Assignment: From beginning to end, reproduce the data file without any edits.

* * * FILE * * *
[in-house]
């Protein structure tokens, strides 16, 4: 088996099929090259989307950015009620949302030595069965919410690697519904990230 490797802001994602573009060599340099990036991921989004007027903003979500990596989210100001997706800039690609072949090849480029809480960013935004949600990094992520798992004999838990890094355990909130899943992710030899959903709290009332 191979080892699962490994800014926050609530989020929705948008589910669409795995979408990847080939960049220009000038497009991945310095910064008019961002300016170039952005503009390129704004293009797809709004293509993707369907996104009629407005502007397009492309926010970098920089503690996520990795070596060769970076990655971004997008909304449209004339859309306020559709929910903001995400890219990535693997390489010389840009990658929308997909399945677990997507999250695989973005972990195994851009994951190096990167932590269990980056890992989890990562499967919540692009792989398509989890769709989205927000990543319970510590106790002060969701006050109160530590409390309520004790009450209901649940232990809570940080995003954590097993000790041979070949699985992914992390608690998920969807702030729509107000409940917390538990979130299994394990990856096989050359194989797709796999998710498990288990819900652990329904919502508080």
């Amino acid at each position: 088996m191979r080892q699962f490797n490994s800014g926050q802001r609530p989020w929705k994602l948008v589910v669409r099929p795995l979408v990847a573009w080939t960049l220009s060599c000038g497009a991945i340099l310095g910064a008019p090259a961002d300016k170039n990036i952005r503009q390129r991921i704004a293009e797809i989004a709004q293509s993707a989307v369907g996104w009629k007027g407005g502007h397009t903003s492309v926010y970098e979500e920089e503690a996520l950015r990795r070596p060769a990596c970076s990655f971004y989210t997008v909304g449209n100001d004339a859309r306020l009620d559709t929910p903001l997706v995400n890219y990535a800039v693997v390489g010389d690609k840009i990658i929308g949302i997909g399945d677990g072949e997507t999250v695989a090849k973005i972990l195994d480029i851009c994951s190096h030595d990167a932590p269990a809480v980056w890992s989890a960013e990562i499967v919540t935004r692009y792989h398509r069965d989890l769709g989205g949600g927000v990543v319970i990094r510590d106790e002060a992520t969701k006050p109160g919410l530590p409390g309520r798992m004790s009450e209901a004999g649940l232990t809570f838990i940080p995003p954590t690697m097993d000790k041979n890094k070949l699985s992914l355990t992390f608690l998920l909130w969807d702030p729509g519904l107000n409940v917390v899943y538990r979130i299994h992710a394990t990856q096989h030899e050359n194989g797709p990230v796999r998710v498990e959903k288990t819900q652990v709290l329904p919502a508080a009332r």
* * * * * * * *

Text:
[in-house]
């Protein structure tokens, strides 16, 4: 088996099929090259989307950015009620949302030595069965919410690697519904990230 490797802001994602573009060599340099990036991921989004007027903003979500990596989210100001997706800039690609072949090849480029809480960013935004949600990094992520798992004999838990890094355990909130899943992710030899959903709290009332 191979080892699962490994800014926050609530989020929705948008589910669409795995979408990847080939960049220009000038497009991945310095910064008019961002300016170039952005503009390129704004293009797809709004293509993707369907996104009629407005502007397009492309926010970098920089503690996520990795070596060769970076990655971004997008909304449209004339859309306020559709929910903001995400890219990535693997390489010389840009990658929308997909399945677990997507999250695989973005972990195994851009994951190096990167932590269990980056890992989890990562499967919540692009792989398509989890769709989205927000990543319970510590106790002060969701006050109160530590409390309520004790009450209901649940232990809570940080995003954590097993000790041979070949699985992914992390608690998920969807702030729509107000409940917390538990979130299994394990990856096989050359194989797709796999998710498990288990819900652990329904919502508080």
């Amino acid at each position: 088996m191979r080892q699962f490797n490994s800014g926050q802001r609530p989020w929705k994602l948008v589910v669409r099929p795995l979408v990847a573009w080939t960049l220009s060599c000038g497009a991945i340099l310095g910064a008019p090259a961002d300016k170039n990036i952005r503009q390129r991921i704004a293009e797809i989004a709004q293509s993707a989307v369907g996104w009629k007027g407005g502007h397009t903003s492309v926010y970098e979500e920089e503690a996520l950015r990795r070596p060769a990596c970076s990655f971004y989210t997008v909304g449209n100001d004339a859309r306020l009620d559709t929910p903001l997706v995400n890219y990535a800039v693997v390489g010389d690609k840009i990658i929308g949302i997909g399945d677990g072949e997507t999250v695989a090849k973005i972990l195994d480029i851009c994951s190096h030595d990167a932590p269990a809480v980056w890992s989890a960013e990562i499967v919540t935004r692009y792989h398509r069965d989890l769709g989205g949600g927000v990543v319970i990094r510590d106790e002060a992520t969701k006050p109160g919410l530590p409390g309520r798992m004790s009450e209901a004999g649940l232990t809570f838990i940080p995003p954590t690697m097993d000790k041979n890094k070949l699985s992914l355990t992390f608690l998920l909130w969807d702030p729509g519904l107000n409940v917390v899943y538990r979130i299994h992710a394990t990856q096989h030899e050359n194989g797709p990230v796999r998710v498990e959903k288990t819900q652990v709290l329904p919502a508080a009332r």